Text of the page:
I get what Deepfakes are used for, but Wikipedia went right over my head explaining how they are made – so how is this done, exactly?

177 views
0

I get what Deepfakes are used for, but Wikipedia went right over my head explaining how they are made – so how is this done, exactly?

In: Technology

There’s no real way to explain this, because the program was trained to be able to do this. It’s like asking, how did they make this great athlete? Like did you want his training schedule?

For Deep fake the most I can say is it’s a three part system. There’s one AI that can tell the fundamental expression from videos, there’s a second AI that can morph a photo of somebody’s face to any specified expression, and there’s a third AI that can photoshop a face onto an existing photo with natural blending.

Basically it uses a few data points to infer the rest.

Like if you had to guess the next numbers in this series. 1, 3, 5, 7, 9, 11, 13, 15… you use the data and you have to guess the rest.

Deepfakes takes actual footage of those people and notes their facial expression, lip movements, voice, etc and then it basically fills in the gaps of whatever you want it to say or do.

For speech, it’s all sound waves and transitions. So you get a sample of their voice and you can basically fill in the gaps. Same thing for facial expressions and lip movements. It’s not always perfect but with feedback it can fine tune itself.

To understand that you’d have to understand the concept of a neural network.

[https://www.youtube.com/watch?v=aircAruvnKk](https://www.youtube.com/watch?v=aircAruvnKk)

Essentially, a neural network uses a bunch of multiplication and addition to approximate some function that it is trying to “learn.” In this case it is minimizing the error between what a video with a regular face looks like, and what the video it generates with a new face looks like.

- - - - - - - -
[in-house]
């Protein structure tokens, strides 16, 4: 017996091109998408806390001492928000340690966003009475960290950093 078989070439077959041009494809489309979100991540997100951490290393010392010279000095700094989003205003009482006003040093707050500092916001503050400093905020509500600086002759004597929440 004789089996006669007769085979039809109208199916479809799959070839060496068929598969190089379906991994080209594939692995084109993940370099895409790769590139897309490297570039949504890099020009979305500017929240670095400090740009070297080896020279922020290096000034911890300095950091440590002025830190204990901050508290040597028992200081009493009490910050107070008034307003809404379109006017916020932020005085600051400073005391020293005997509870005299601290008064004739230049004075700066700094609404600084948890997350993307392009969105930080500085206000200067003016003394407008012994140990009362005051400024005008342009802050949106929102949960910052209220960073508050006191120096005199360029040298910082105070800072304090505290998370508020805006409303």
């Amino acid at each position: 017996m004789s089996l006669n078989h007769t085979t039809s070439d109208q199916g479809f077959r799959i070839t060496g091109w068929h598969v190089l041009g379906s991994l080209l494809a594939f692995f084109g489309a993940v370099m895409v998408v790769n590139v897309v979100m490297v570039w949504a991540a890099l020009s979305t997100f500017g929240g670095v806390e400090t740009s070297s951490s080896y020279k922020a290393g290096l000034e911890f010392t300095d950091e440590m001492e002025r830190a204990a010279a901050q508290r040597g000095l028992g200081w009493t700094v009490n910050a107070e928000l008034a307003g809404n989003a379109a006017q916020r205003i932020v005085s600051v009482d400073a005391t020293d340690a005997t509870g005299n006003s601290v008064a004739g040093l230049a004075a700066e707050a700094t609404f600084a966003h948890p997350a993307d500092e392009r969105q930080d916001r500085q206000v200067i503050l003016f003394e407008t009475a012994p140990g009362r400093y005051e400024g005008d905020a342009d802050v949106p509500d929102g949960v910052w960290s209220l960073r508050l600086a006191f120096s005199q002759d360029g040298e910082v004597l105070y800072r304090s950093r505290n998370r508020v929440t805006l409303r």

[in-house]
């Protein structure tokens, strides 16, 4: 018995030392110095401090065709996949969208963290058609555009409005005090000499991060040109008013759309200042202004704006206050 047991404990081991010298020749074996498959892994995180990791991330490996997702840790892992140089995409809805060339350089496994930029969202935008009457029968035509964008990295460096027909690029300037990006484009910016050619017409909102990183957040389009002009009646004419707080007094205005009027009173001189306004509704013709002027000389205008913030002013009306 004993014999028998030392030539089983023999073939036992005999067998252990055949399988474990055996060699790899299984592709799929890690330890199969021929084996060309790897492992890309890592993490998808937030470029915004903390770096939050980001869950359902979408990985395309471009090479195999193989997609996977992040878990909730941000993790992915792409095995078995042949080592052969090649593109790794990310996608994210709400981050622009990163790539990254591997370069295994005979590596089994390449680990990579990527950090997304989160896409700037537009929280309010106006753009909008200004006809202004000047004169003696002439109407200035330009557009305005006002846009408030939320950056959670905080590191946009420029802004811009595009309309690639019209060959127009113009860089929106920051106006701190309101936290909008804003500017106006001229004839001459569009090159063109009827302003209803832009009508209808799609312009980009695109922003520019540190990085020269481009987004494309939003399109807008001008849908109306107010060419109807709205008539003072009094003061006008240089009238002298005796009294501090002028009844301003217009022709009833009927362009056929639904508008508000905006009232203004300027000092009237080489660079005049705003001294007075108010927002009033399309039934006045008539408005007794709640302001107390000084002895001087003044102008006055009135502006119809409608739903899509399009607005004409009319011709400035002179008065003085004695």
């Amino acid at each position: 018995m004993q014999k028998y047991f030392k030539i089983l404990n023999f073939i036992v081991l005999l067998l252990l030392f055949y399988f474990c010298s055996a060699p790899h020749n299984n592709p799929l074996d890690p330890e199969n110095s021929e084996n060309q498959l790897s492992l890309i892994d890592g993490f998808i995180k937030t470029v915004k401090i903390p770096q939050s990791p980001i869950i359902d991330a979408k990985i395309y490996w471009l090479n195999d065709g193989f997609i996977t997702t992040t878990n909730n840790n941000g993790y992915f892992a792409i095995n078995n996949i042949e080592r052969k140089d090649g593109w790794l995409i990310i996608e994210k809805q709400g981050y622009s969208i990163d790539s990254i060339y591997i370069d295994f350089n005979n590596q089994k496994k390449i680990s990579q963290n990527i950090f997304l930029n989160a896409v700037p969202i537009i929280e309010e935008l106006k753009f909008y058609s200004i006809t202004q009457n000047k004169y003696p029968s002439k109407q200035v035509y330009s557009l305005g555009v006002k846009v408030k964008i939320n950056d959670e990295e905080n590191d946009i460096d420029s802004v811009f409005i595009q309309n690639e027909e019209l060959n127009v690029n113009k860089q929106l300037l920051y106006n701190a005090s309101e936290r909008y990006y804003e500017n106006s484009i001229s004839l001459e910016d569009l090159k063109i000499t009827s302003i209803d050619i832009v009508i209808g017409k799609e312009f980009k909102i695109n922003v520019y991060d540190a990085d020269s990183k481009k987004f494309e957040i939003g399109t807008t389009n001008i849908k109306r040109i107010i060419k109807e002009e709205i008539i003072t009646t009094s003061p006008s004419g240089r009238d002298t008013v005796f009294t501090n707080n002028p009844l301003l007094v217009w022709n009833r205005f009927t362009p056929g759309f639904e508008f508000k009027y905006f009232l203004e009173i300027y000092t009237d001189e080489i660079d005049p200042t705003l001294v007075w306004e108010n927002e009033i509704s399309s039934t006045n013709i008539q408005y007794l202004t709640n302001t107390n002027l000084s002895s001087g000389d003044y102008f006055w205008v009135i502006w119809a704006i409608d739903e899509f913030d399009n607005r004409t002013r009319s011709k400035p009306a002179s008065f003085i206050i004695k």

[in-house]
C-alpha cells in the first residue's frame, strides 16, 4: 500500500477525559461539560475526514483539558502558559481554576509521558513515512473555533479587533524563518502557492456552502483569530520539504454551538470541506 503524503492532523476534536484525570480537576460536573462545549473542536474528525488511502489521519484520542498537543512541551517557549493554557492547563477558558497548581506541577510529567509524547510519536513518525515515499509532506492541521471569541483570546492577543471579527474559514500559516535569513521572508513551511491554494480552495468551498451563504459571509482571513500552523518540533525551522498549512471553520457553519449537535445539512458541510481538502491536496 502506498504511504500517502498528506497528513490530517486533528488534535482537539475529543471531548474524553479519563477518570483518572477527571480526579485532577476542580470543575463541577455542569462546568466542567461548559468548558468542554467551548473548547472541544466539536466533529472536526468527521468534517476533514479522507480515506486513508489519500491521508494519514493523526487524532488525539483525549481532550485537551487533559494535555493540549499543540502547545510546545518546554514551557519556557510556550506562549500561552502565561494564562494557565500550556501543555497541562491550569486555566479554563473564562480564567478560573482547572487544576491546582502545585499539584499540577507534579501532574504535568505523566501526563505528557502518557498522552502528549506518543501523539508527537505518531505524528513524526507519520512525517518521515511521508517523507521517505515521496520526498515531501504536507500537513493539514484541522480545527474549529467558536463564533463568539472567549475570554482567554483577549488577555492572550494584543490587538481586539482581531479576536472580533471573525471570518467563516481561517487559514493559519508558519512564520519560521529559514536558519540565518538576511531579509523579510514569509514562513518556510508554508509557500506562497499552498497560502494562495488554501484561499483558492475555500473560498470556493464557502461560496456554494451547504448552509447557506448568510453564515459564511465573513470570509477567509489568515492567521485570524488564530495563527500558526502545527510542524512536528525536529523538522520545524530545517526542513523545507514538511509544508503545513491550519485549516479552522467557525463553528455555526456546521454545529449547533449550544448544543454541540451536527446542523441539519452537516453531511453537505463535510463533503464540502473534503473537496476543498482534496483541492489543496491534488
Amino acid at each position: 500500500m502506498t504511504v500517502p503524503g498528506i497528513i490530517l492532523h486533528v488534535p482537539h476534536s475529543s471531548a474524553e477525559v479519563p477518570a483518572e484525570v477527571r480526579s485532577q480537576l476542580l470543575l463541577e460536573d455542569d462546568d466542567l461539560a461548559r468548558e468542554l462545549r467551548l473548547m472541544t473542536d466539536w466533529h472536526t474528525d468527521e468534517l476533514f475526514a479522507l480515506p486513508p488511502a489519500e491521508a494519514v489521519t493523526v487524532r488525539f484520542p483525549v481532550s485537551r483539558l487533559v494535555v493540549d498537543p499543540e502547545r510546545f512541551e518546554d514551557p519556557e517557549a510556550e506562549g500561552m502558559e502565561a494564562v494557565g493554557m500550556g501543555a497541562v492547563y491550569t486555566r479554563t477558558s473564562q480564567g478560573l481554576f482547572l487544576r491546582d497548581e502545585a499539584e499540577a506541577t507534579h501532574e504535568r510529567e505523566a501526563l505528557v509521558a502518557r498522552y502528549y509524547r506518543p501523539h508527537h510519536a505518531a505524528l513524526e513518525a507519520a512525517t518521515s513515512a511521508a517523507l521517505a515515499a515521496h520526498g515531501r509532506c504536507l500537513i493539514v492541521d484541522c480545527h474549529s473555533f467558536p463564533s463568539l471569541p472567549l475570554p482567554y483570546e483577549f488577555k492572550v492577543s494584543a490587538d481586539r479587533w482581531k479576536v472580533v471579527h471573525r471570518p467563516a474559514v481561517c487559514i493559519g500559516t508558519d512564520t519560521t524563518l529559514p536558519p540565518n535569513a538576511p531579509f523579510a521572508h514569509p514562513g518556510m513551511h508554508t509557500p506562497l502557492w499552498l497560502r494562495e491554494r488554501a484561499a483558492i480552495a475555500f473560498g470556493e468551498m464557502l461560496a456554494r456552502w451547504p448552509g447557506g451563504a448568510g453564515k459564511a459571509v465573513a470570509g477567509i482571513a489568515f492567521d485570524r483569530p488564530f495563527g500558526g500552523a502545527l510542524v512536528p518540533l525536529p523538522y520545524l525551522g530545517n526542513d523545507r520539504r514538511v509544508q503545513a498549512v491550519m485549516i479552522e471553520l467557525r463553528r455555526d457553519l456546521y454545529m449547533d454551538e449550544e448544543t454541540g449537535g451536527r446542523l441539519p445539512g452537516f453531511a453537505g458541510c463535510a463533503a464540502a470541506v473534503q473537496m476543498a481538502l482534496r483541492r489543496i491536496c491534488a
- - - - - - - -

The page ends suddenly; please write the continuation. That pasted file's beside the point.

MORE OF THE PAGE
You have to understand what a neural network is. A neural network is basically a bunch of math that takes some input and spits out some output. How it does that is controlled by a huge number of “dials” that relate the input to its output, through a series of steps in between. It’s a lot of multiplication and addition, basically. The structure of the neural network (the connections) are preset in some regular pattern (a huge mesh basically), but the strength of each connection is variable. The idea is that no human can figure out how to “set up” all those knobs manually, so instead you give a training program a bunch of examples of what the outputs and inputs should look like, and it automatically tweaks all the knobs to try to make the network get closer and closer to the desired outputs. This is all inspired by how brains work with many neurons connected together with different strength connections that change to “learn”, hence why we call them neural networks. Because they’re just a massive pile of numbers, nobody “understands” how they work, but we can have computers train them to do useful things.

Now deepfakes.

First you take some regular old boring face detection technology (the kind that’s in your camera/phone) and use it on a bunch of videos of the original person (A) and the person you want to replace their face with (B). This gives you the positions of the faces. You then use normal image processing stuff to pull out just the faces. At this point it’s a good idea to have a human check the frames and throw away the ones that the algorithm detected wrong.